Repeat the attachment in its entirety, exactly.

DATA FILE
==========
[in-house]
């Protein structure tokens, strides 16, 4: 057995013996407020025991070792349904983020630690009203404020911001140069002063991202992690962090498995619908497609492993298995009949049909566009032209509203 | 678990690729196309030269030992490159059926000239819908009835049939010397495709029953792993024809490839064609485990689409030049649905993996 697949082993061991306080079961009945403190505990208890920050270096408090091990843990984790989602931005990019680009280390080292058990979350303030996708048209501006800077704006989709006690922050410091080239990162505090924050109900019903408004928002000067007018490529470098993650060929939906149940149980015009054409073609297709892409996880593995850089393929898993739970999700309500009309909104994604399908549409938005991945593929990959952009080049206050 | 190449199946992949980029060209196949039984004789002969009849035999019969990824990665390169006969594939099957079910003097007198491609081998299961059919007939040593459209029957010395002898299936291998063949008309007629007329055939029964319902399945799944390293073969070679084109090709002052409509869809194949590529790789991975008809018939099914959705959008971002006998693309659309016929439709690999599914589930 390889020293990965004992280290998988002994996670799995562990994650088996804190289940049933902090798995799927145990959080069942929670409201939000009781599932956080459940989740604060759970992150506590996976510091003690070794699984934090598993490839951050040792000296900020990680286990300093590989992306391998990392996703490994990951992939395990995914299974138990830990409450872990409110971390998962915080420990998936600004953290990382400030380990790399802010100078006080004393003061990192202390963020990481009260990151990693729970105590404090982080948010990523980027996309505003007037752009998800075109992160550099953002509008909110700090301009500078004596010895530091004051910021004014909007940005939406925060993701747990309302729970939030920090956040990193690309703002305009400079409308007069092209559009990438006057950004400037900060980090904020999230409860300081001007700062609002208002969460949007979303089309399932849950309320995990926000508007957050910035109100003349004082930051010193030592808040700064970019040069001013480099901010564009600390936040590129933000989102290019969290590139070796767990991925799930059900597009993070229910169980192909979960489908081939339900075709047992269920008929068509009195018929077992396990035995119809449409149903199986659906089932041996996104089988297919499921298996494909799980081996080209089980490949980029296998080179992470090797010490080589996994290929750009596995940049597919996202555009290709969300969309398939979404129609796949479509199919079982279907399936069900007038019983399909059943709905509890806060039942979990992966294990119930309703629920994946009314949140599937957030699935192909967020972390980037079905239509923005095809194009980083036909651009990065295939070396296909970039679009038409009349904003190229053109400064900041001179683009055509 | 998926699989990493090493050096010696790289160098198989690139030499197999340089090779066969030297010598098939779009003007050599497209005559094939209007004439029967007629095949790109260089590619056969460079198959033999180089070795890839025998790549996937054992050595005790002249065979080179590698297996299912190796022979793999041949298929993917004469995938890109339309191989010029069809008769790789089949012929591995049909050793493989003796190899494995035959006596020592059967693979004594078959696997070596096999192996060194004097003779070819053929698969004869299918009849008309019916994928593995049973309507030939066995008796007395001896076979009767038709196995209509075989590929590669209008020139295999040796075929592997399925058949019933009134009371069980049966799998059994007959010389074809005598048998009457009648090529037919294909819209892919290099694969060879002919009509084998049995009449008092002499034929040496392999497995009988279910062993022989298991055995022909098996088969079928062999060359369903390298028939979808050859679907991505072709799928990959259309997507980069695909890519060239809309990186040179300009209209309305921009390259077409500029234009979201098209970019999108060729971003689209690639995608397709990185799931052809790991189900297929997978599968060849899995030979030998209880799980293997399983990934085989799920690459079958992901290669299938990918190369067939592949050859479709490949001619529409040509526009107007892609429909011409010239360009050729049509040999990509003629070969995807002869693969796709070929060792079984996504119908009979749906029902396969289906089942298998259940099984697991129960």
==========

[in-house]
């Protein structure tokens, strides 16, 4: 057995013996407020025991070792349904983020630690009203404020911001140069002063991202992690962090498995619908497609492993298995009949049909566009032209509203 | 678990690729196309030269030992490159059926000239819908009835049939010397495709029953792993024809490839064609485990689409030049649905993996 697949082993061991306080079961009945403190505990208890920050270096408090091990843990984790989602931005990019680009280390080292058990979350303030996708048209501006800077704006989709006690922050410091080239990162505090924050109900019903408004928002000067007018490529470098993650060929939906149940149980015009054409073609297709892409996880593995850089393929898993739970999700309500009309909104994604399908549409938005991945593929990959952009080049206050 | 190449199946992949980029060209196949039984004789002969009849035999019969990824990665390169006969594939099957079910003097007198491609081998299961059919007939040593459209029957010395002898299936291998063949008309007629007329055939029964319902399945799944390293073969070679084109090709002052409509869809194949590529790789991975008809018939099914959705959008971002006998693309659309016929439709690999599914589930 390889020293990965004992280290998988002994996670799995562990994650088996804190289940049933902090798995799927145990959080069942929670409201939000009781599932956080459940989740604060759970992150506590996976510091003690070794699984934090598993490839951050040792000296900020990680286990300093590989992306391998990392996703490994990951992939395990995914299974138990830990409450872990409110971390998962915080420990998936600004953290990382400030380990790399802010100078006080004393003061990192202390963020990481009260990151990693729970105590404090982080948010990523980027996309505003007037752009998800075109992160550099953002509008909110700090301009500078004596010895530091004051910021004014909007940005939406925060993701747990309302729970939030920090956040990193690309703002305009400079409308007069092209559009990438006057950004400037900060980090904020999230409860300081001007700062609002208002969460949007979303089309399932849950309320995990926000508007957050910035109100003349004082930051010193030592808040700064970019040069001013480099901010564009600390936040590129933000989102290019969290590139070796767990991925799930059900597009993070229910169980192909979960489908081939339900075709047992269920008929068509009195018929077992396990035995119809449409149903199986659906089932041996996104089988297919499921298996494909799980081996080209089980490949980029296998080179992470090797010490080589996994290929750009596995940049597919996202555009290709969300969309398939979404129609796949479509199919079982279907399936069900007038019983399909059943709905509890806060039942979990992966294990119930309703629920994946009314949140599937957030699935192909967020972390980037079905239509923005095809194009980083036909651009990065295939070396296909970039679009038409009349904003190229053109400064900041001179683009055509 | 998926699989990493090493050096010696790289160098198989690139030499197999340089090779066969030297010598098939779009003007050599497209005559094939209007004439029967007629095949790109260089590619056969460079198959033999180089070795890839025998790549996937054992050595005790002249065979080179590698297996299912190796022979793999041949298929993917004469995938890109339309191989010029069809008769790789089949012929591995049909050793493989003796190899494995035959006596020592059967693979004594078959696997070596096999192996060194004097003779070819053929698969004869299918009849008309019916994928593995049973309507030939066995008796007395001896076979009767038709196995209509075989590929590669209008020139295999040796075929592997399925058949019933009134009371069980049966799998059994007959010389074809005598048998009457009648090529037919294909819209892919290099694969060879002919009509084998049995009449008092002499034929040496392999497995009988279910062993022989298991055995022909098996088969079928062999060359369903390298028939979808050859679907991505072709799928990959259309997507980069695909890519060239809309990186040179300009209209309305921009390259077409500029234009979201098209970019999108060729971003689209690639995608397709990185799931052809790991189900297929997978599968060849899995030979030998209880799980293997399983990934085989799920690459079958992901290669299938990918190369067939592949050859479709490949001619529409040509526009107007892609429909011409010239360009050729049509040999990509003629070969995807002869693969796709070929060792079984996504119908009979749906029902396969289906089942298998259940099984697991129960």